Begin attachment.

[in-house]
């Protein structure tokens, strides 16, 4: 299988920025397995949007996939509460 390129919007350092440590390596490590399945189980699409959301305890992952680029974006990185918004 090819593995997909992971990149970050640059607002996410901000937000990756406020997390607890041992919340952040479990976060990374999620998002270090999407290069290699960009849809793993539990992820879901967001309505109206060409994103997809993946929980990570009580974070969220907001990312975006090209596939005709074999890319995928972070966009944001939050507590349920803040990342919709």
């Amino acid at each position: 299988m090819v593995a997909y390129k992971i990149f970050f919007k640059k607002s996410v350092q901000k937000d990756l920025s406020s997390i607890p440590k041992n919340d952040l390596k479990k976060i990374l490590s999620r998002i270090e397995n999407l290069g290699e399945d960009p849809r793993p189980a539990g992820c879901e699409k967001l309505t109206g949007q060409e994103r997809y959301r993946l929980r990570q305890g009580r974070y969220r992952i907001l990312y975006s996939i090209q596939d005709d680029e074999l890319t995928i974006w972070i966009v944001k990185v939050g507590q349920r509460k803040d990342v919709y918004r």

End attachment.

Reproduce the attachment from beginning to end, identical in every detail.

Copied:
[in-house]
């Protein structure tokens, strides 16, 4: 299988920025397995949007996939509460 390129919007350092440590390596490590399945189980699409959301305890992952680029974006990185918004 090819593995997909992971990149970050640059607002996410901000937000990756406020997390607890041992919340952040479990976060990374999620998002270090999407290069290699960009849809793993539990992820879901967001309505109206060409994103997809993946929980990570009580974070969220907001990312975006090209596939005709074999890319995928972070966009944001939050507590349920803040990342919709």
């Amino acid at each position: 299988m090819v593995a997909y390129k992971i990149f970050f919007k640059k607002s996410v350092q901000k937000d990756l920025s406020s997390i607890p440590k041992n919340d952040l390596k479990k976060i990374l490590s999620r998002i270090e397995n999407l290069g290699e399945d960009p849809r793993p189980a539990g992820c879901e699409k967001l309505t109206g949007q060409e994103r997809y959301r993946l929980r990570q305890g009580r974070y969220r992952i907001l990312y975006s996939i090209q596939d005709d680029e074999l890319t995928i974006w972070i966009v944001k990185v939050g507590q349920r509460k803040d990342v919709y918004r």